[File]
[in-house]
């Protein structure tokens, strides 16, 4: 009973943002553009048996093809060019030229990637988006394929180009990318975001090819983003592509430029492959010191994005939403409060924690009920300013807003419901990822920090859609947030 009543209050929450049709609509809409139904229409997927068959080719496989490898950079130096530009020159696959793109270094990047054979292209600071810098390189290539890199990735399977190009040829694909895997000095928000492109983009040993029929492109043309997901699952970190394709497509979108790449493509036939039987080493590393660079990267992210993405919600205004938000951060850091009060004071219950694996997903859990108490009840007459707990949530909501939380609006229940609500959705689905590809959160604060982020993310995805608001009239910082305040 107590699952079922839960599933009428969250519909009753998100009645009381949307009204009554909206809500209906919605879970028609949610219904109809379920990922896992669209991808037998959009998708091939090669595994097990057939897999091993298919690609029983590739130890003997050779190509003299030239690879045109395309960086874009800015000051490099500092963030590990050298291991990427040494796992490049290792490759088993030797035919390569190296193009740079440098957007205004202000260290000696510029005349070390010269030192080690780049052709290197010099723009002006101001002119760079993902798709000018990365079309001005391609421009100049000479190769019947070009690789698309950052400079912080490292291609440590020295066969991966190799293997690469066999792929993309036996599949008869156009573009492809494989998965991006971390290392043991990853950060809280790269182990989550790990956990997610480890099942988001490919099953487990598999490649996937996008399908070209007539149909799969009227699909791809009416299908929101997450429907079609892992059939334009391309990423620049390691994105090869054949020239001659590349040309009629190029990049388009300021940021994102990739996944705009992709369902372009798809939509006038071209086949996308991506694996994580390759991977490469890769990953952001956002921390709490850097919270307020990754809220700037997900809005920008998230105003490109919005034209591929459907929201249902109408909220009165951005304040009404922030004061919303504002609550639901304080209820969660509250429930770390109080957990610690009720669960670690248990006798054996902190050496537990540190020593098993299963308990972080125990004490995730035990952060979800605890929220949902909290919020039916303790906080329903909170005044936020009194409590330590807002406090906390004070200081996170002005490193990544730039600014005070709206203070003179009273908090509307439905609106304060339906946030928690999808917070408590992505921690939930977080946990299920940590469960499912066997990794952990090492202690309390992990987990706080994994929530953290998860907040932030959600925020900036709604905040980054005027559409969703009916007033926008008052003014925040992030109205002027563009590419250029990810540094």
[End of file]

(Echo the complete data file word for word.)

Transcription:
[in-house]
């Protein structure tokens, strides 16, 4: 009973943002553009048996093809060019030229990637988006394929180009990318975001090819983003592509430029492959010191994005939403409060924690009920300013807003419901990822920090859609947030 009543209050929450049709609509809409139904229409997927068959080719496989490898950079130096530009020159696959793109270094990047054979292209600071810098390189290539890199990735399977190009040829694909895997000095928000492109983009040993029929492109043309997901699952970190394709497509979108790449493509036939039987080493590393660079990267992210993405919600205004938000951060850091009060004071219950694996997903859990108490009840007459707990949530909501939380609006229940609500959705689905590809959160604060982020993310995805608001009239910082305040 107590699952079922839960599933009428969250519909009753998100009645009381949307009204009554909206809500209906919605879970028609949610219904109809379920990922896992669209991808037998959009998708091939090669595994097990057939897999091993298919690609029983590739130890003997050779190509003299030239690879045109395309960086874009800015000051490099500092963030590990050298291991990427040494796992490049290792490759088993030797035919390569190296193009740079440098957007205004202000260290000696510029005349070390010269030192080690780049052709290197010099723009002006101001002119760079993902798709000018990365079309001005391609421009100049000479190769019947070009690789698309950052400079912080490292291609440590020295066969991966190799293997690469066999792929993309036996599949008869156009573009492809494989998965991006971390290392043991990853950060809280790269182990989550790990956990997610480890099942988001490919099953487990598999490649996937996008399908070209007539149909799969009227699909791809009416299908929101997450429907079609892992059939334009391309990423620049390691994105090869054949020239001659590349040309009629190029990049388009300021940021994102990739996944705009992709369902372009798809939509006038071209086949996308991506694996994580390759991977490469890769990953952001956002921390709490850097919270307020990754809220700037997900809005920008998230105003490109919005034209591929459907929201249902109408909220009165951005304040009404922030004061919303504002609550639901304080209820969660509250429930770390109080957990610690009720669960670690248990006798054996902190050496537990540190020593098993299963308990972080125990004490995730035990952060979800605890929220949902909290919020039916303790906080329903909170005044936020009194409590330590807002406090906390004070200081996170002005490193990544730039600014005070709206203070003179009273908090509307439905609106304060339906946030928690999808917070408590992505921690939930977080946990299920940590469960499912066997990794952990090492202690309390992990987990706080994994929530953290998860907040932030959600925020900036709604905040980054005027559409969703009916007033926008008052003014925040992030109205002027563009590419250029990810540094």